Rather than buying your kids everything they want, let them experience the thrill of looking forward to something. Let them save up for it themselves! Not only will they appreciate it more, but they will probably take better care of it because they had to work for it. Give them a budget for clothing or birthdays. A few years ago my daughter wanted a $100 birthday cake. The rest of her self-planned party was a relatively inexpensive pool party but I just couldn't justify spending $100 on a CAKE. But I realized at her age (9 years old) I didn't want to just tell her, "no that's a waste of money", I wanted to show her how to make better decisions in the future. So beginning that year (and ever since), we have given our kids a "birthday budget" so they can decide what is important to them for their birthdays and they can plan their own parties within this budget. Oftentimes kids have no idea that a bounce house facility costs $300 just for the rental fees! Add pizza, utensils, balloons, cake, presents, goodie bags for the guests... there's no limit to what parents can spend on a birthday party for an 8 year old! But if you tell them, "we have $350 to spend for your birthday this year. What is most important to you?" Some children may want to skip the party and pocket the $350 and that's OK! For my daughter it was a great exercise in spending as she put a lot more thought into her party - she wanted to give her guests nice "thank you gifts" so she spent more on them than I would have, but she opted not to get any balloons or party decorations. And she DID end up choosing to get that expensive cake... but as she mentioned to me later "Mom, that cake was totally worth $100." (I agree, it was awesome - and I'm also happy to say that was the ONLY year she spent $100 on a cake...)
Let kids make mistakes. Too often we step in to rescue our children before they hurt enough to learn a lesson. With finances, let them learn the "hard way" while they are still young and a lesson involves not being able to buy a video game, rather than not being able to purchase a home. Teach them to budget. Teach them to control their money rather than letting their money control them. I love Pastor Chris' budgeting system. Sharing doesn't come naturally for kids, but if you get them in the habit of setting aside a percentage of their earnings for saving or sharing, it will become so natural that it will seem like the "normal" thing to do. Chris recommends putting 30% aside for giving, 20% aside for saving, and 50% for spending. Breaking that down even further involves Giving: 10% to church, 10% to charities, 10% for gifts (birthday, Christmas, etc.); Saving: 10% for short-term savings and 10% for long-term savings, and Spending: 50% discretionary spending. Imagine if all of our children grew up in the habit of only spending 50% of their paycheck to live! What if as adults they actually bought a car with their long-term savings rather than taking out (another) loan? What if we could teach our kids to live off their earnings rather than off high-interest credit cards?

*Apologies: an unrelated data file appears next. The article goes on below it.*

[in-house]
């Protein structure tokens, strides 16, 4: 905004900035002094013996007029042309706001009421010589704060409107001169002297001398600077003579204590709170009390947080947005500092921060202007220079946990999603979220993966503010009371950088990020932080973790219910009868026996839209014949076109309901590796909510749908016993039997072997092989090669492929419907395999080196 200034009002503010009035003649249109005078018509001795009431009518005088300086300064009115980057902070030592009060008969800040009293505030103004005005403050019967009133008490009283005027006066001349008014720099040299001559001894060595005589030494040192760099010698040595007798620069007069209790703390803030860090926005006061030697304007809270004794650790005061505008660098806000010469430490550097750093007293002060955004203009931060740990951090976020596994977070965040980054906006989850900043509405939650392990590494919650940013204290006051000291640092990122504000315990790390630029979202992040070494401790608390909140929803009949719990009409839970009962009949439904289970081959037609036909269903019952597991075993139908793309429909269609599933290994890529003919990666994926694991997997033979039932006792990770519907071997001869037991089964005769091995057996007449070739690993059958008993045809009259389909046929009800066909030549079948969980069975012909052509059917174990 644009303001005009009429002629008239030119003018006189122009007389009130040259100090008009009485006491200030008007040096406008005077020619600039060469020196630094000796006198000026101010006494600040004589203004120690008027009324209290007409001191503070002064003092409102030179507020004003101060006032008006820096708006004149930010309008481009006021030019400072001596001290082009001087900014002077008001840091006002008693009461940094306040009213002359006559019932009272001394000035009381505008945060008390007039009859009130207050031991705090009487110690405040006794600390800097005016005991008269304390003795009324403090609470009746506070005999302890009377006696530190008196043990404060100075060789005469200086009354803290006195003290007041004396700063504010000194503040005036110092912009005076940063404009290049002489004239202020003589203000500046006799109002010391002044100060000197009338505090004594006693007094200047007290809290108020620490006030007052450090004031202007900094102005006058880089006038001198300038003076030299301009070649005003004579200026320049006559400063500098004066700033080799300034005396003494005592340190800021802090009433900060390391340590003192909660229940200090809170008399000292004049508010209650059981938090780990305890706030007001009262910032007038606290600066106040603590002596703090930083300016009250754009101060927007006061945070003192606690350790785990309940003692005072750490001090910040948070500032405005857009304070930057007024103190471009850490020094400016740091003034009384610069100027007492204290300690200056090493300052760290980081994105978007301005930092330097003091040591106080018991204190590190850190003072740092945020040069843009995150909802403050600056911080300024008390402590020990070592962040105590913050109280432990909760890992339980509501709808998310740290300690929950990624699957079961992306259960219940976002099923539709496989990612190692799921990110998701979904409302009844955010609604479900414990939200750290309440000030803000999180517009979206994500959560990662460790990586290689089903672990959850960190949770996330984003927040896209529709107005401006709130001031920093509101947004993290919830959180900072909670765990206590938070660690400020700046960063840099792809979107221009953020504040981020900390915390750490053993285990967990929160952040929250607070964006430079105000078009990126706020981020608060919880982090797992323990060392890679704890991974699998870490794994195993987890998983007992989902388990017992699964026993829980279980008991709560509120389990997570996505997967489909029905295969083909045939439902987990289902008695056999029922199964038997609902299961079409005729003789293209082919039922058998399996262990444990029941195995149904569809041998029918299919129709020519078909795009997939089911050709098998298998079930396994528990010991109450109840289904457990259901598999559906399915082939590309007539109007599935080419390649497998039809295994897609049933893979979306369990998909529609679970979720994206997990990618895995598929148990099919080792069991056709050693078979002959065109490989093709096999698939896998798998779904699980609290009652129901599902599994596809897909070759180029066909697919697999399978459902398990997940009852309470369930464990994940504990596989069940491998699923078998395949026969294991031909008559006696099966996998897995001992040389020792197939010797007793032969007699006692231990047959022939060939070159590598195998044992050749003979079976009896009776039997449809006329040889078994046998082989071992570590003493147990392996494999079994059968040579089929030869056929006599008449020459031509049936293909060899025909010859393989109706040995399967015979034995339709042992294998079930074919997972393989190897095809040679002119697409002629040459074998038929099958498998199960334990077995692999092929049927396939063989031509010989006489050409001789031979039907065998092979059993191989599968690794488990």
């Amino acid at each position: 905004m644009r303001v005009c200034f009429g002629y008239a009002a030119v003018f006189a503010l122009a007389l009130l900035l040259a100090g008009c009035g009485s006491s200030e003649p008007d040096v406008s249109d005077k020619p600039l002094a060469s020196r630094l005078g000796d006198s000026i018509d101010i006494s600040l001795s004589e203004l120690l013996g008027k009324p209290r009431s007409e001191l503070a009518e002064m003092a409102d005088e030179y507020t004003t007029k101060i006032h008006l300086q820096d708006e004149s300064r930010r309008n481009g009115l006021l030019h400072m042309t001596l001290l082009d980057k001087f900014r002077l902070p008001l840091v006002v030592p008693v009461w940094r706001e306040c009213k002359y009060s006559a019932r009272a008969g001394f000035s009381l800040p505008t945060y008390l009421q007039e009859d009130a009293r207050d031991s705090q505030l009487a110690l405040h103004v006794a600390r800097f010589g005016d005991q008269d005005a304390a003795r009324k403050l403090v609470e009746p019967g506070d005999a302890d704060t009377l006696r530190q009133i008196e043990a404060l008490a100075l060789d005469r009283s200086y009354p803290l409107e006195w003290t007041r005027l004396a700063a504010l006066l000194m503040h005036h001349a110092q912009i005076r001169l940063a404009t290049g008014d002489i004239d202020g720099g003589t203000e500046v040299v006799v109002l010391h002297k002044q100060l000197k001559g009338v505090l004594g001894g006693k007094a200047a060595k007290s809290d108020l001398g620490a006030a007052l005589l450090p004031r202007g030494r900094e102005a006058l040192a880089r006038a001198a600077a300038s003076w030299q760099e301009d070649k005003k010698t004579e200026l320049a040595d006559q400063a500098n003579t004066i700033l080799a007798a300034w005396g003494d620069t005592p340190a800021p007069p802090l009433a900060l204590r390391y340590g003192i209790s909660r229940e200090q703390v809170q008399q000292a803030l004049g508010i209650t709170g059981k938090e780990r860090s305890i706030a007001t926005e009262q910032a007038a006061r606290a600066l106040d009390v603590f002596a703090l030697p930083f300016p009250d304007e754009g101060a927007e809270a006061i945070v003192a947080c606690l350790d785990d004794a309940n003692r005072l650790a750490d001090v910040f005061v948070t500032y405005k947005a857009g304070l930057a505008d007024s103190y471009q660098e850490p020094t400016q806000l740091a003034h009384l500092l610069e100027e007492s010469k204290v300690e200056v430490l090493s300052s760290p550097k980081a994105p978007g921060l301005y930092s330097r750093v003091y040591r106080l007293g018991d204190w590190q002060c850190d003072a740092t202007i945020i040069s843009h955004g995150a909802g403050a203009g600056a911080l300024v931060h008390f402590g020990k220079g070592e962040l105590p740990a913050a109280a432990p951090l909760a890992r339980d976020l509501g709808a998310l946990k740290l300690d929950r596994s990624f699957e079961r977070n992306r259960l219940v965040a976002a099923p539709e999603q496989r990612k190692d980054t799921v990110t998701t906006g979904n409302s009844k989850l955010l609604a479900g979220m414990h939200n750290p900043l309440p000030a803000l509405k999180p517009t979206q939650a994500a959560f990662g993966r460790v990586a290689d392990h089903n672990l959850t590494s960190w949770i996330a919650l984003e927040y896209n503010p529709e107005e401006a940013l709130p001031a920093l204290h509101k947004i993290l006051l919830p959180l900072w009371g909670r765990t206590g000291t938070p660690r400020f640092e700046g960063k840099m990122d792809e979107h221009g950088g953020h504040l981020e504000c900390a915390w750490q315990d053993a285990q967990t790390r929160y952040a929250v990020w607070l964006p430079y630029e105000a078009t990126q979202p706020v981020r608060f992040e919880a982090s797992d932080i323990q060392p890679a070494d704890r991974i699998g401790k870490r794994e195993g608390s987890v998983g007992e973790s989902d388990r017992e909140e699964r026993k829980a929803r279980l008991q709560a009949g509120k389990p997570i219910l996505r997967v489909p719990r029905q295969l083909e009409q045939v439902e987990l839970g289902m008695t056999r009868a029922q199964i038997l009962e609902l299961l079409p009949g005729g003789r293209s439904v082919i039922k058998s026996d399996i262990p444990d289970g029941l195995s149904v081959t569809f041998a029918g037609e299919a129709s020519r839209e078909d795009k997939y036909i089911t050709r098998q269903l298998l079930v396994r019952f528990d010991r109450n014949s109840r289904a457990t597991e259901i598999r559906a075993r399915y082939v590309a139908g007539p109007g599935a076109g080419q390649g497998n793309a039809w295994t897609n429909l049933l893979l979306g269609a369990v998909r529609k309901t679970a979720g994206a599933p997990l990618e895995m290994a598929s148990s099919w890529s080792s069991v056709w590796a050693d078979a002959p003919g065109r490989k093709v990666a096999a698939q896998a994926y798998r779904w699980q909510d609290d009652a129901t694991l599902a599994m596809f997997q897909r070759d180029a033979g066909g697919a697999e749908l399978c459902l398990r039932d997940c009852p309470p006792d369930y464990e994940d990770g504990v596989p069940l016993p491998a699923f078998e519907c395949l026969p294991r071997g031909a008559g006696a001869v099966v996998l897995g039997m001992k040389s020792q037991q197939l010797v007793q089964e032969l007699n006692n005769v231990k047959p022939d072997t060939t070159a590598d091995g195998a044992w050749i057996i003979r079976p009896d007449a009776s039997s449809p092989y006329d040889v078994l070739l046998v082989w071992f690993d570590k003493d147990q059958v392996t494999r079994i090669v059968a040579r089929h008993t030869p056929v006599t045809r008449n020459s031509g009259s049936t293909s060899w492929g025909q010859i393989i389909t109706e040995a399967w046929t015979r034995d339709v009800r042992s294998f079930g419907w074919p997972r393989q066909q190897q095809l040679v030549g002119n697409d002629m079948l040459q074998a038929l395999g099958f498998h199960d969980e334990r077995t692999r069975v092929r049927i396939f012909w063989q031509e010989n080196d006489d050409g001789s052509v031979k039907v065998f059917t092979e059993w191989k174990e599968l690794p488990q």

Finally, model gratefulness and generosity. How can we expect our kids to be thankful and generous if we are stingy and ungrateful? When we show our kids how much FUN giving can be, they learn that giving is not an obligation but exciting and natural. When we have so much, how can we use our resources to help others rather than competing with our neighbors and wanting more? Money can't buy happiness, but teaching kids to live within their means and be generous with their money are gifts you can give to your children to prepare them for a lifetime of financial responsibility. This will bring joy to them and all those they touch with their giving.
Are you interested in learning more about financial freedom and how to manage your money? Attend a FREE seminar in Lake Forest:
January 15, 2014: Estate Planning - Trusts, Wills
January 18, 2014: Estate Planning - Trusts, Wills
February 27, 2014: God, Money and You
April 1, 2014: Teaching Your Kids About Money
For more information or to register for a seminar, click here or visit http://saddleback.com/events/eventsearch.aspx?keyword=FINANCIAL
About Pastor Chris: In early 2004, Chris “retired” from a successful career in the financial services industry and joined the staff of Saddleback Church as the Pastor of Stewardship. In this role Chris directs the ministries of Saddleback that focus on biblical financial stewardship, all of the financial workshops and curriculum at Saddleback, and leads the church’s food pantry and benevolence ministry. For more information contact Financial Freedom Ministries at 949-609-8224 or FinancialFreedom@saddleback.com.
About Dave Briggs: Dave Briggs is the Director of the Stewardship Ministry at Central Christian Church in the greater Phoenix area. Prior to joining the staff at Central, Dave held a similar position for seven years at Willow Creek Community Church near Chicago. In 2002, Dave left a 27 year career as a finance manager with General Electric to follow his passion for teaching Biblical principles of handling money. Dave has a love for teaching and a desire to help train church leaders to establish thriving sustainable stewardship ministries. Dave and his wife Debbie have two married sons who are both currently serving in ministry in Philadelphia and Colorado Springs.